It’s Not Just Safari That’s Vulnerable

By now, I’m sure most Mac users are aware of the significant Safari security vulnerability which allows the “disk” and “help” protocols to be used in concert to execute arbitrary code on your machine after being automatically downloaded from any arbitrary website. In fact, the “disk” protocol is not even necessary; you can simply use the “help” protocol to execute commands which clicking on this link demonstrates (don’t worry — it will just run the uptime command, but I think it makes a pretty potent point).

So far, Safari has been taking all the heat, but this morning, I discovered that Firefox is vulnerable, as well. Since I use Firefox rather than Safari, I thought I could click on an example of the exploit, and simply download the code for inspection, however imagine my surprise when the code actually executed! (Firefox users, click on the link above to verify.) I immediately set out to find a way to protect Firefox from such attacks.

The solution I came up with seems to work perfectly so far, only takes a few seconds to implement, and doesn’t require installing any third-party software as other solutions I’ve seen do:

  1. Go to /Applications/Firefox.app/Contents/MacOS/chrome
  2. Open all.js in any text editor, though preferably vim. 🙂
  3. Search for the term “protocol-handler”.
  4. Under the two lines addressing “mailto” and “news”, add the following lines of code:

    pref(“network.protocol-handler.external.help” , false); // disable help protocol
    pref(“network.protocol-handler.external.disk” , false); // disable disk protocol

  5. Restart Firefox.
  6. Open up this blog entry again and notice that the link to the example exploit no longer works. I have checked three different example exploits (two of which use meta refresh tags rather than direct links), and none of them worked once the code above had been inserted.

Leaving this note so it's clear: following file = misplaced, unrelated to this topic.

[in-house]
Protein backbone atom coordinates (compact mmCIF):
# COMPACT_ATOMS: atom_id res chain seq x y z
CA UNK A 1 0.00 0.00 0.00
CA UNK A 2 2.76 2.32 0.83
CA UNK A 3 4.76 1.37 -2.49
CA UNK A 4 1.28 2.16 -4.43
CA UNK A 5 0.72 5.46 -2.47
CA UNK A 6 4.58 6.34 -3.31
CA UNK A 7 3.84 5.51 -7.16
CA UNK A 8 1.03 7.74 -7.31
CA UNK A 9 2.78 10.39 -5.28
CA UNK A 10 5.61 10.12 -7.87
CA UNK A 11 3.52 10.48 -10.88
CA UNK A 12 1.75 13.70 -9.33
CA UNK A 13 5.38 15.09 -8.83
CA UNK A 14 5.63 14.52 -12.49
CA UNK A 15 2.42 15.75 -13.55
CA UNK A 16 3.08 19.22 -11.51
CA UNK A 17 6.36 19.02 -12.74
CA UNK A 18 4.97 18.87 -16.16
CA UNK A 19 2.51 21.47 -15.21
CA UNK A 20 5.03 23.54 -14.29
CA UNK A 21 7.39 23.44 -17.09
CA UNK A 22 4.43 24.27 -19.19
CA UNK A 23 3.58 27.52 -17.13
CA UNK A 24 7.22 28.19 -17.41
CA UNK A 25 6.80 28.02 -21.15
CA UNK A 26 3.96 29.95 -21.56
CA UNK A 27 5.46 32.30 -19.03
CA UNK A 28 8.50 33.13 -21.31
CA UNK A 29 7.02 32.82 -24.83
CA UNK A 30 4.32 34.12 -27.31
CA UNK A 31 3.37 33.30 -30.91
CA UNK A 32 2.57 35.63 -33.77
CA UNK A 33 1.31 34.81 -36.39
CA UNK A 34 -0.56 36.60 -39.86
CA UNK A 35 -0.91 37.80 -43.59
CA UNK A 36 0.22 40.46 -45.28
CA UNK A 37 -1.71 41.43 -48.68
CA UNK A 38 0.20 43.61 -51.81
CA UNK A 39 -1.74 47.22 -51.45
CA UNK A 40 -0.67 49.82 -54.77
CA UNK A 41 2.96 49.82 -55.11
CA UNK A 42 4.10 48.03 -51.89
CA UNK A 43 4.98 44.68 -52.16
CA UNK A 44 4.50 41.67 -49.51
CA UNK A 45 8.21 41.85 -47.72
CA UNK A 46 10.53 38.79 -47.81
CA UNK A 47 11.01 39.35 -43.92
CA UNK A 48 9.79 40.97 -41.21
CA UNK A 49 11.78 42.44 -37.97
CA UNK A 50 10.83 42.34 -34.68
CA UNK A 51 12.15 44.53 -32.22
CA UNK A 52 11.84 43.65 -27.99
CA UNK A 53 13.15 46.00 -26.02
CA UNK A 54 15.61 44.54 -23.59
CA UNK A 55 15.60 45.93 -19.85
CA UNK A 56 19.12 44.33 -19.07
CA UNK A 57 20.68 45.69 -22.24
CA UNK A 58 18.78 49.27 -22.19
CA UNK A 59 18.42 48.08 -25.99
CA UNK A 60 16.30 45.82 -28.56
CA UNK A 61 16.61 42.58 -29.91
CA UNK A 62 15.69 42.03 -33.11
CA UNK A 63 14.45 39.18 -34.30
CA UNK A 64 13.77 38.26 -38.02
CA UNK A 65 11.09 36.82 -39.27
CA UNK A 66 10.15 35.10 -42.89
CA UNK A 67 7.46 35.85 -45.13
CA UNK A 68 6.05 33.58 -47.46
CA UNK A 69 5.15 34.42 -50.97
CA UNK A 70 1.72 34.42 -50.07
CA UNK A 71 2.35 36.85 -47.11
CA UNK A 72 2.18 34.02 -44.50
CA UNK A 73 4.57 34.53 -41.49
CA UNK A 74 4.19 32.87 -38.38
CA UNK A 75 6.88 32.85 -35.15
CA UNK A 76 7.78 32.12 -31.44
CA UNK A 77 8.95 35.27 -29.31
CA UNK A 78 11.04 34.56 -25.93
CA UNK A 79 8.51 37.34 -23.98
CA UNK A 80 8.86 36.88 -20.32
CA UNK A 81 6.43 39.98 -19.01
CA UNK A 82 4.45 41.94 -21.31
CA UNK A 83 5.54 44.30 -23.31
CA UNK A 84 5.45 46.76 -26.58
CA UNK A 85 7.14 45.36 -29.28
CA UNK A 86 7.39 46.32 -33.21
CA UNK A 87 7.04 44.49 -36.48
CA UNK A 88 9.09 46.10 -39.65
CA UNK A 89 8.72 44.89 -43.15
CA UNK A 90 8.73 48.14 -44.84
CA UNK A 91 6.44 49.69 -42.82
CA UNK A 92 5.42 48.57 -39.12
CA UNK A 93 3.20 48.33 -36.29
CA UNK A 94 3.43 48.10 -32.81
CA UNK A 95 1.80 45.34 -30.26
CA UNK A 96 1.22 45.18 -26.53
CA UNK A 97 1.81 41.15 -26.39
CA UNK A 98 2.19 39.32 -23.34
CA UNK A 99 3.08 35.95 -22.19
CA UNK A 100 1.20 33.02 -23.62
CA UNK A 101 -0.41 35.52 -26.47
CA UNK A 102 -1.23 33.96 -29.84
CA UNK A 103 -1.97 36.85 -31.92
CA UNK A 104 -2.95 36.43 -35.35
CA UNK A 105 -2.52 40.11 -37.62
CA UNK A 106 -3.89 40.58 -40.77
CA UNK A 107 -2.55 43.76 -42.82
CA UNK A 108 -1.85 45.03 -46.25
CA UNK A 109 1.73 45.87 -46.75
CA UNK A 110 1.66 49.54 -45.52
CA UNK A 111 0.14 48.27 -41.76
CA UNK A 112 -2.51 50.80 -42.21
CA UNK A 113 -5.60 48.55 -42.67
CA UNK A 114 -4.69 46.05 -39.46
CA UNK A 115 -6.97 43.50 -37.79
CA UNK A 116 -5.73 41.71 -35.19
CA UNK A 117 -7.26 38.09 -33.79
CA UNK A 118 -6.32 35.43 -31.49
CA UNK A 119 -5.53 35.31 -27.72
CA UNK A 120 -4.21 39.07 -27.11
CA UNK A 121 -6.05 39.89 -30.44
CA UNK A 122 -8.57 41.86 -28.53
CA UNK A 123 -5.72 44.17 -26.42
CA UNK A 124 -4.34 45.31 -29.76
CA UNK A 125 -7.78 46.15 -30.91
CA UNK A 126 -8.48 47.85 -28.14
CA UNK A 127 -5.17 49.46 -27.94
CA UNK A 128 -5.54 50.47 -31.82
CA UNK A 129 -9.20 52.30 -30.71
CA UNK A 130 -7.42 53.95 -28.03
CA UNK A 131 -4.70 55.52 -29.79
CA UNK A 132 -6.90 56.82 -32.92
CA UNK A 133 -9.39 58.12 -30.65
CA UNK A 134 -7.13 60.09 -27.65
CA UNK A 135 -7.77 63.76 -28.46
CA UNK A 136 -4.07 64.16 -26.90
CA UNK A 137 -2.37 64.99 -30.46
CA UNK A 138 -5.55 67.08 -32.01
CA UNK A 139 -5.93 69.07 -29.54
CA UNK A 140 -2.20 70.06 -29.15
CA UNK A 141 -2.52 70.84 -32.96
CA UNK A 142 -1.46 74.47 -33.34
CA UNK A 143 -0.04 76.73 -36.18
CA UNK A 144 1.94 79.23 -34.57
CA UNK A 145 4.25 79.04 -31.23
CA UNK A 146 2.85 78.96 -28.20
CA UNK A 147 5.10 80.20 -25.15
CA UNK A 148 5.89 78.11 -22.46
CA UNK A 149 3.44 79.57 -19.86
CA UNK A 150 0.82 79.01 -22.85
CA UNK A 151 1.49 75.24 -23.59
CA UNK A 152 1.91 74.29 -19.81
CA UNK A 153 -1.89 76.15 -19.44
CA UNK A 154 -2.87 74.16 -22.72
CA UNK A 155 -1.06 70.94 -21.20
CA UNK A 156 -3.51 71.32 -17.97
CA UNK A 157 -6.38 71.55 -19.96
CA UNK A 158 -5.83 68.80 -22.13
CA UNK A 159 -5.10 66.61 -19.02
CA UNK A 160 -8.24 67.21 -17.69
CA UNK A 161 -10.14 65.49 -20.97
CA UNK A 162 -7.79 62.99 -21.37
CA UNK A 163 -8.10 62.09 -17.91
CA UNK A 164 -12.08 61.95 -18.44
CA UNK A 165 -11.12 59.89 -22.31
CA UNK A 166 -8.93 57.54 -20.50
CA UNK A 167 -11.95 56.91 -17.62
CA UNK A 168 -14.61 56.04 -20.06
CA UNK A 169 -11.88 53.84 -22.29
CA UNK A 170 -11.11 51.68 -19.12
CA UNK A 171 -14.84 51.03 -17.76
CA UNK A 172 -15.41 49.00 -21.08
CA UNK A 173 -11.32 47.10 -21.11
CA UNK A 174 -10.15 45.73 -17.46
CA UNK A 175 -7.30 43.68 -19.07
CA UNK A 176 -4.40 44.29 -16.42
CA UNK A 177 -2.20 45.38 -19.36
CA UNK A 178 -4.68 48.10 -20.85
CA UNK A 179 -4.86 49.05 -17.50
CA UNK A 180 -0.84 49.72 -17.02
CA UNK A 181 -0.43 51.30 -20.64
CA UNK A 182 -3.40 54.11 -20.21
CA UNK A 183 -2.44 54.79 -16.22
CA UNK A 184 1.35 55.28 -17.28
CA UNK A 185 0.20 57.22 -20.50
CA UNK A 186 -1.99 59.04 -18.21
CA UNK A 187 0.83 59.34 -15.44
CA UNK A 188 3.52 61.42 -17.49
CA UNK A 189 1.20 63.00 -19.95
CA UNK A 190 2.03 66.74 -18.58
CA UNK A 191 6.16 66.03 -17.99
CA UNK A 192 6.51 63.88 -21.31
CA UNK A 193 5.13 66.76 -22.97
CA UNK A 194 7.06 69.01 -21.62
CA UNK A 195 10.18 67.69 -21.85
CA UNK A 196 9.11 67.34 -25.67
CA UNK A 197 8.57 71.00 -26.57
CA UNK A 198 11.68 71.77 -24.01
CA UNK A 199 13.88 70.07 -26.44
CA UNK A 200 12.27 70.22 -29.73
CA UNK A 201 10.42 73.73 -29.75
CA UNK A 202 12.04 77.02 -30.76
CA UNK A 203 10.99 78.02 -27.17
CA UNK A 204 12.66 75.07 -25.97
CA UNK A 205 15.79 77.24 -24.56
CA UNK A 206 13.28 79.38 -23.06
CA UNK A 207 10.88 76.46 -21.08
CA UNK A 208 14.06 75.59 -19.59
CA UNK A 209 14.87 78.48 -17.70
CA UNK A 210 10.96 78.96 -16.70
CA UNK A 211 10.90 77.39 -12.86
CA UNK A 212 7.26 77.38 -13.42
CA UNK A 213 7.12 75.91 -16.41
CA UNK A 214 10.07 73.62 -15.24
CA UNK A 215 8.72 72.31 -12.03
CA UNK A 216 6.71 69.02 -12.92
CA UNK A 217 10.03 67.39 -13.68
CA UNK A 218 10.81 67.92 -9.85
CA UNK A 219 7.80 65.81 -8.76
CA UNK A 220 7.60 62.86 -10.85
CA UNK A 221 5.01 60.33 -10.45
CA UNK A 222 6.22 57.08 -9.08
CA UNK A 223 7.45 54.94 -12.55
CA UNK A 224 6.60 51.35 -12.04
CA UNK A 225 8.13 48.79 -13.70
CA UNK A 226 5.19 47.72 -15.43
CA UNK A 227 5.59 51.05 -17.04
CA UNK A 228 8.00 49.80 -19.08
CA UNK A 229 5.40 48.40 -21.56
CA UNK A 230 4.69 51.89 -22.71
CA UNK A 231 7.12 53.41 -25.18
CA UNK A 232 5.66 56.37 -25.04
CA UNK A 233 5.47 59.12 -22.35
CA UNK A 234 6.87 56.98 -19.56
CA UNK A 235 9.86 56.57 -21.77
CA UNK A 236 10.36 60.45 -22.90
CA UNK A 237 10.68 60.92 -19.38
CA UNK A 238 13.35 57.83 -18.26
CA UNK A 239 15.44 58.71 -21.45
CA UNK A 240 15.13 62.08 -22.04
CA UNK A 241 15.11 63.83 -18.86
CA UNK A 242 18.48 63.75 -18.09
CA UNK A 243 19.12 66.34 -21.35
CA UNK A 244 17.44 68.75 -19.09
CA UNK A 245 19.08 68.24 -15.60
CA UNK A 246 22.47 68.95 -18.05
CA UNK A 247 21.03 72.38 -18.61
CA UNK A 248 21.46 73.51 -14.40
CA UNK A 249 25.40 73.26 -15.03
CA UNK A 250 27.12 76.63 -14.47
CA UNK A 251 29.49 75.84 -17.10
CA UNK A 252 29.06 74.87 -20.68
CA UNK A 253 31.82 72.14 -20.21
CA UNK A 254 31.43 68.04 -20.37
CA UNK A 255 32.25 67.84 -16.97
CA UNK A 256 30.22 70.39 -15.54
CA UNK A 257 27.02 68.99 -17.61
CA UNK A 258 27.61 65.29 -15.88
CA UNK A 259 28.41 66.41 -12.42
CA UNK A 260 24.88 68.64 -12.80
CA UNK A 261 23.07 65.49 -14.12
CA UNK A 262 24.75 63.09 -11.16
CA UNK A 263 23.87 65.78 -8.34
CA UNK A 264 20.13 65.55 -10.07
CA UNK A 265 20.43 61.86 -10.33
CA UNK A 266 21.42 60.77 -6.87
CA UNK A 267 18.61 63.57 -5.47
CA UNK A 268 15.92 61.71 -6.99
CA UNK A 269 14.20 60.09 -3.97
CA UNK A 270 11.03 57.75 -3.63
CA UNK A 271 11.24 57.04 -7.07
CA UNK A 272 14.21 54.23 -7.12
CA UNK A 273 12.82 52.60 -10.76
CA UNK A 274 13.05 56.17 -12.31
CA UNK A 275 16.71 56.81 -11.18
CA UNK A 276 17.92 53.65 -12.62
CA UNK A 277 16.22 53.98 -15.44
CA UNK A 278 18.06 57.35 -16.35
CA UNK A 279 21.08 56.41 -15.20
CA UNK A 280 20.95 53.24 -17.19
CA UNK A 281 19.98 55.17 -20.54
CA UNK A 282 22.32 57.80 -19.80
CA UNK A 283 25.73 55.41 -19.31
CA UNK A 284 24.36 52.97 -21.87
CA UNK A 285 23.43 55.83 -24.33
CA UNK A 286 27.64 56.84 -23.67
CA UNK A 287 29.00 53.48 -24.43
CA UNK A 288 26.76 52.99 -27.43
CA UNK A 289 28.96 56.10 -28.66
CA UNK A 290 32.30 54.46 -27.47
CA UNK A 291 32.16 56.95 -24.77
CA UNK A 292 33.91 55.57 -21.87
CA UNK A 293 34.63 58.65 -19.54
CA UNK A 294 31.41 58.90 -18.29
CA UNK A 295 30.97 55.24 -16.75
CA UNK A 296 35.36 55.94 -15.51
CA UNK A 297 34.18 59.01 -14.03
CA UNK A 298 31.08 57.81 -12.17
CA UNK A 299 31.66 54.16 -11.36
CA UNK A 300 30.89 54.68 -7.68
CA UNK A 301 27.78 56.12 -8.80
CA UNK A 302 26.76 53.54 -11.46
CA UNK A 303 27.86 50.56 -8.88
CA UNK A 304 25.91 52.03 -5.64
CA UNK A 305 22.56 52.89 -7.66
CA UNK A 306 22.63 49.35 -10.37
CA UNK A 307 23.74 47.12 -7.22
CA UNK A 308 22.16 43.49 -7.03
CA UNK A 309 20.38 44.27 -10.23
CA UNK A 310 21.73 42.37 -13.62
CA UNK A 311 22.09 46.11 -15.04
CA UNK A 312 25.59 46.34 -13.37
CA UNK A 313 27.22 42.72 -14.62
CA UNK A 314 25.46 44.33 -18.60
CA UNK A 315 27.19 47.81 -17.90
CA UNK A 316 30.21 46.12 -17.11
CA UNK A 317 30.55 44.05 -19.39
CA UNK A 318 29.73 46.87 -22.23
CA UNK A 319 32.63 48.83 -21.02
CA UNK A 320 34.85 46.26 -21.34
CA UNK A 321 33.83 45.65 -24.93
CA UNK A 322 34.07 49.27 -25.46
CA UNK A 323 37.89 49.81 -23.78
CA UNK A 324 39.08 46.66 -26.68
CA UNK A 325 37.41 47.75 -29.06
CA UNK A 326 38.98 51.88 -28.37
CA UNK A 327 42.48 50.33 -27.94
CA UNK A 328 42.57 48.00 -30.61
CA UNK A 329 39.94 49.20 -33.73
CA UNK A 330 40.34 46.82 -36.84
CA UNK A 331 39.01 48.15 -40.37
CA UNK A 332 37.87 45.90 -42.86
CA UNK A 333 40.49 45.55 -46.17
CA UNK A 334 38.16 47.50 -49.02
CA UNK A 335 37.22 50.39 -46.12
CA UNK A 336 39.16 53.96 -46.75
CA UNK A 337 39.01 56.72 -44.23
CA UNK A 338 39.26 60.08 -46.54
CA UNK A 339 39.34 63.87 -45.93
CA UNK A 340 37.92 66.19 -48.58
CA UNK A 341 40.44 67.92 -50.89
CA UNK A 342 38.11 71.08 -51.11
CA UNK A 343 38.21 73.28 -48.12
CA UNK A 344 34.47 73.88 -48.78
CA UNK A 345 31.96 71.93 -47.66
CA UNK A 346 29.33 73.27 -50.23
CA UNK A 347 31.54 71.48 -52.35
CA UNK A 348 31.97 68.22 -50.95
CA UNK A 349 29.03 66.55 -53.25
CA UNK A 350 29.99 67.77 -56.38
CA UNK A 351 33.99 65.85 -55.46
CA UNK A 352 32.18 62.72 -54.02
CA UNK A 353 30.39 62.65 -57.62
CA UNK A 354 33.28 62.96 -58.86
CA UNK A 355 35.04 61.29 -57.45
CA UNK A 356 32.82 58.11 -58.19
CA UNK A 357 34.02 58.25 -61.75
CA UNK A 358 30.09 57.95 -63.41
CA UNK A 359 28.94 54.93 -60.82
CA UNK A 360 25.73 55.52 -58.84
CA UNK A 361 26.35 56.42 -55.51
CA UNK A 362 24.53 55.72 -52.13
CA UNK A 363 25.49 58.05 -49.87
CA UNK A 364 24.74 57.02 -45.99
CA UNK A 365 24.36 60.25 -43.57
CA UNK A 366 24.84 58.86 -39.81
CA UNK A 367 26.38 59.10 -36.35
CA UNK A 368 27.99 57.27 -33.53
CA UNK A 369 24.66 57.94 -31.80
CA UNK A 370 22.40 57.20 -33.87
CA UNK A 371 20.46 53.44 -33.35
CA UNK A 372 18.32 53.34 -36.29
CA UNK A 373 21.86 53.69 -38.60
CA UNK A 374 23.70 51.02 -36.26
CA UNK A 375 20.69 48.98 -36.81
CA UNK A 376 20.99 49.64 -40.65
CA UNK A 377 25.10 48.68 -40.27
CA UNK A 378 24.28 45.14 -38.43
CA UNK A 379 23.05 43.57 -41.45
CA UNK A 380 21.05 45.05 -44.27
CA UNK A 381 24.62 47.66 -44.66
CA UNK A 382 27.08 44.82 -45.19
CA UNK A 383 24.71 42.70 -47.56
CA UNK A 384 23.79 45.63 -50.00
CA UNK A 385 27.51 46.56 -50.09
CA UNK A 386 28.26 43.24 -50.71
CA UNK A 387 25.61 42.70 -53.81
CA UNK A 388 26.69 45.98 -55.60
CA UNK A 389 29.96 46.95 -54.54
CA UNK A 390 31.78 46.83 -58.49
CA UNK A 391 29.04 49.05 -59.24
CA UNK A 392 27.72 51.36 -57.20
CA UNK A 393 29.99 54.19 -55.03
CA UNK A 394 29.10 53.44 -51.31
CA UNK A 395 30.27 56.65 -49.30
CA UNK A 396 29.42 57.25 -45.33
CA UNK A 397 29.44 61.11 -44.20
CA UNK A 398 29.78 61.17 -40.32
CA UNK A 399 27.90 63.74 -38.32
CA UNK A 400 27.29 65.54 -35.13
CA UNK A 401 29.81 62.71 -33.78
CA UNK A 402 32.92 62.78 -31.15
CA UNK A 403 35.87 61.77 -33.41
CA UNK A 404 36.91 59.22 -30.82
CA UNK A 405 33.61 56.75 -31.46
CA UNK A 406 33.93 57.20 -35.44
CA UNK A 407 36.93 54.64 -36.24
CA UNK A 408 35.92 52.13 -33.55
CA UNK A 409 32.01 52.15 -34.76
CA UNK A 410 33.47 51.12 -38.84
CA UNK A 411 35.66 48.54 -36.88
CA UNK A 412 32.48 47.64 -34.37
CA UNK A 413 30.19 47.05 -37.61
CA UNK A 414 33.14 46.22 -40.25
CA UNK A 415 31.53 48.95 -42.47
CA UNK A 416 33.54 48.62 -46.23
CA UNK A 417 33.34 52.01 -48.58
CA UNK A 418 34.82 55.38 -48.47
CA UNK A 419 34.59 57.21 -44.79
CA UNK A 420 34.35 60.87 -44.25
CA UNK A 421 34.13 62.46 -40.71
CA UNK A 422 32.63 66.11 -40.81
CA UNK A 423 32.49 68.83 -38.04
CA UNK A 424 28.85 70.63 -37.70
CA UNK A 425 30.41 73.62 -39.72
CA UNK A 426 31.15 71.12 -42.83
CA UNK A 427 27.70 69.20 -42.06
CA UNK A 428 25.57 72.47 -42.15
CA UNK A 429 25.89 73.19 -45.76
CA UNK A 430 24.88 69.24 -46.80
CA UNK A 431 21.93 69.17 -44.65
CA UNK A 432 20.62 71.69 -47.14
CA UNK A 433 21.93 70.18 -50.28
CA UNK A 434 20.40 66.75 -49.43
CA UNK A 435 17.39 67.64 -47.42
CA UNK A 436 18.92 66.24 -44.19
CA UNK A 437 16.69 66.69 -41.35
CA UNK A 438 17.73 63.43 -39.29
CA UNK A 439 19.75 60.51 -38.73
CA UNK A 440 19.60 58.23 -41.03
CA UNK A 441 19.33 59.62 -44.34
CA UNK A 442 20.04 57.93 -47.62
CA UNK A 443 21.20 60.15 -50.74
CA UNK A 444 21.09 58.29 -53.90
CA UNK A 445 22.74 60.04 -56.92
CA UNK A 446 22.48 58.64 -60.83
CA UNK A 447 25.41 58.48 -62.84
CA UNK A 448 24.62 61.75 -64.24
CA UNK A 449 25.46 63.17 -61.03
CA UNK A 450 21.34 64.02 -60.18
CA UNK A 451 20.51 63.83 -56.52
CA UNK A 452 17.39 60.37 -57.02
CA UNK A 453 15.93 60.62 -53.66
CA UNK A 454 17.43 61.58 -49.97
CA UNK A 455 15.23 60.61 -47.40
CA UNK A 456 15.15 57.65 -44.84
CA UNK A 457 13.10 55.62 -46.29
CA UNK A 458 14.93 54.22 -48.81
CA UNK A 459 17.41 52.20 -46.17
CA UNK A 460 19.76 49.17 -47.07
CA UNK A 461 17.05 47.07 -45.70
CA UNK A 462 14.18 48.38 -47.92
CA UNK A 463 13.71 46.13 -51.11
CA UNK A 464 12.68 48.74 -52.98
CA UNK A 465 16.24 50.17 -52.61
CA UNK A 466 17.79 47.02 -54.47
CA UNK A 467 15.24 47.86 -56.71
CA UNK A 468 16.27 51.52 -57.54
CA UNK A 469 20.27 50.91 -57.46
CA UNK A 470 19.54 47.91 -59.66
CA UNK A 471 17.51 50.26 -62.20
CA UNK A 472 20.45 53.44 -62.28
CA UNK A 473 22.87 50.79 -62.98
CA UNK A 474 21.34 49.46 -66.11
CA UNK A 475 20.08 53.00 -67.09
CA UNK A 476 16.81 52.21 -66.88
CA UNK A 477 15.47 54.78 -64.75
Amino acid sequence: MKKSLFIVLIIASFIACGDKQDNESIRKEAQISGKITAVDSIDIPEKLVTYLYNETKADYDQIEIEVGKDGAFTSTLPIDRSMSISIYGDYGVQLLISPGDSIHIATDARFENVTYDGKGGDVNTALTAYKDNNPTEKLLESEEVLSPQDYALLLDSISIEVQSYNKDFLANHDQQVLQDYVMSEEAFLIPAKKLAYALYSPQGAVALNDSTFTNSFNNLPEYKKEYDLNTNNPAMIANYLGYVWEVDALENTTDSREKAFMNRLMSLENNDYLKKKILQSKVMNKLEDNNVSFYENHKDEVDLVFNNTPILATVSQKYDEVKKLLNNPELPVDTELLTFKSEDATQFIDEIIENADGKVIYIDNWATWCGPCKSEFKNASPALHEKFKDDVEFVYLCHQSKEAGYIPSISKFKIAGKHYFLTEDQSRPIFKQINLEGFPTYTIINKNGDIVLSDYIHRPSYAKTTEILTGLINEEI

Please pass this information along to other Mac/Firefox users. If you’re a Safari user, now is a good time to switch to a secure version of Firefox. If you find any issues with this change, simply back it out and let me know, though so far, it seems to work perfectly.

Note that this fix has only been tested with version .8 of Firefox.

7 Responses to It’s Not Just Safari That’s Vulnerable

  1. Josh Dura says:

    Great tip Christian, THANKS!

  2. David says:

    I may be stating the obvious here but…I’m using Firefox 0.8 on Windows XP and your sample demonstration link, when clicked, pops up a “help is not a registered protocol” alert.

  3. I guess I should clarify that this is a Mac only issue.

  4. Jim says:

    My FireFox does not have an all.js at the location you mention.

  5. What version of Firefox are you running?Also, try going to “/Applications/Firefox.app” and typing “find . -name all.js”. What’s the output?Christian

  6. I may be off here…I think that the preferred method for fixing this would be to modify your own (“~/Library…”) preferences rather than going into the application package.The supported method for this is to go to the pseudo-URL:about:configThis shows you all of the preferences in effect for your account, and you can modify them more easily in this window.Note: I’m on Mac OS X running the nightly build from yesterday, and this pref is already “false”.

  7. quiksan says:

    Jim, I didn’t have all.js in that location either. here’s where I found it though:/Applications/Firefox.app/Contents/MacOS/defaults/pref/all.jshaven’t continued the rest of the steps yet, but wanted to post that.